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How To Formulate Homebrewing Beer Recipes With Percentages


This week I discuss in detail why I like to think of my grain bill in percentages rather than straight pounds and ounces. One of the most over looked aspect of communicating recipes back and forth is the omission of efficiency in your system. We are even guilty of not communicating effectively what the mash efficiency was for a given recipe. When you attempt to repeat a recipe your gravity might be way off or way above depending on those differences.
Talking about a recipe in percentages transcends that issue because the percentages maintain their scale in most cases.
A second reason for understanding your grain bill in terms of percent, I demonstrate an easy way to formulate a complete grain bill without the assistance of software like Beersmith or BrewCypher or BeerPal. Sometimes its just quicker to throw a recipe together on a piece of scrap paper.

So bear with the math in this episode. Leave a comment if you have questions. Or lets us know if you just think that I (Mike) am just crazy.


In case you wanted to work with points per pound per gallon, go here:

Working with PPG and Specific Gravity

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  1. What do you think about washing yeast and reusing it? Do you think it has worse performance even with a proper starter? Id love for you guys to tackle yeast strands in a new series.

  2. Nicholas Hendrickson

    Hey John and Mike,
    Just curious, but do you measure entirely in percentages? I know mine, but I brew 2G batches so I’ve just become accustomed to operating off oz and lb.

  3. When somebody asks me for my grain bill in pounds, I tell them it's irrelevant unless they're planning on brewing it on my system. Also, Mike needs a few more green lights. Way too many empty taps back there! Cheers, guys!

  4. Thanks for doing the video … nice 👍 ska glass too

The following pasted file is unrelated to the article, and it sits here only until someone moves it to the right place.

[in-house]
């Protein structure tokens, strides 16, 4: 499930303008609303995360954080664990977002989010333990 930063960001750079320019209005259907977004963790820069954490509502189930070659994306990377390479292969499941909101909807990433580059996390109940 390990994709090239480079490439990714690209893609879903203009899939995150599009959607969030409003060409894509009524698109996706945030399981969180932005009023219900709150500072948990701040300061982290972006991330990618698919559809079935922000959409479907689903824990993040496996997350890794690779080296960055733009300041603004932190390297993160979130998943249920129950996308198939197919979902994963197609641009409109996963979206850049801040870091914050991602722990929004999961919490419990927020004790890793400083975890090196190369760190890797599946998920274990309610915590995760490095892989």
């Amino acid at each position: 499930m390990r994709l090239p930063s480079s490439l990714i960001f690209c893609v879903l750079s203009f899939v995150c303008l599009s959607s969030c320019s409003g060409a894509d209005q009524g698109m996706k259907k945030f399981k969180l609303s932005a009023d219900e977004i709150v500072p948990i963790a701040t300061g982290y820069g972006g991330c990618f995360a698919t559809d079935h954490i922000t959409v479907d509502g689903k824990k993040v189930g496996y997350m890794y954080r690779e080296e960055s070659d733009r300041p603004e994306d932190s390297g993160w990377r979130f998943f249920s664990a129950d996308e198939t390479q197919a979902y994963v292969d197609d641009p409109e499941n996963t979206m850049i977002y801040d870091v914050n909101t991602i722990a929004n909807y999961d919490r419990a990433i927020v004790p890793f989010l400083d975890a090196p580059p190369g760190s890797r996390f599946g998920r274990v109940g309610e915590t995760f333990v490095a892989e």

5. awesome, 10lbs = 4.5Kgs :D, 5 Gallons UK = 22 litres UK or 5 Gallons US=19litres UK

  6. Basingstoke Dave

    what a body good video and so mind opening for peoples who are getting started .. wel done boys makes it simple to understand

  7. Totally agree about reliance on software. I'm still newish to home brew and tried first cream ale after your vids. Software predicting final gravity of 1.011 but reached 1.006 . On reflection and after google, i had an 80 min mash at 150f with thin mash so should have expected very fermentable wort. Seems software did not factor in mash conditions, only yeast (I assume). What I took away was I needed more practice and understanding.

  8. Juan Ignacio Jiménez Alonso

    Hi Dudes! Think Mike and all in Argentina are crazy. We always take percentages for grain mix. And hops for X ibus or grams (2~APA, 3+ for IPA, etc) per litres of wort for whirpool.
    Excellent channel! Cheers!

  9. Mostly Michigan Beer Review

    Math! It's good!

  10. I always use percentages. Still using Promash too. Lbs. for grains and grams for hops.

  11. I'm not a fan of the European Union but when the UK joined we adopted the metric system. Much easier and logical. Also I would say that IBUs don't really calculate bitterness with large post boil additions in my experience.

  12. Well… I’m gonna need to watch this over and over and over and over and…..

  13. My batches are 6.5 gal as well.

  14. What about when you scale up? To the 80-90 gallons. I use beer Smith, so it’s taking away the math work for me. I am trying to learn the math to scale up. Sorry if I sound like noob

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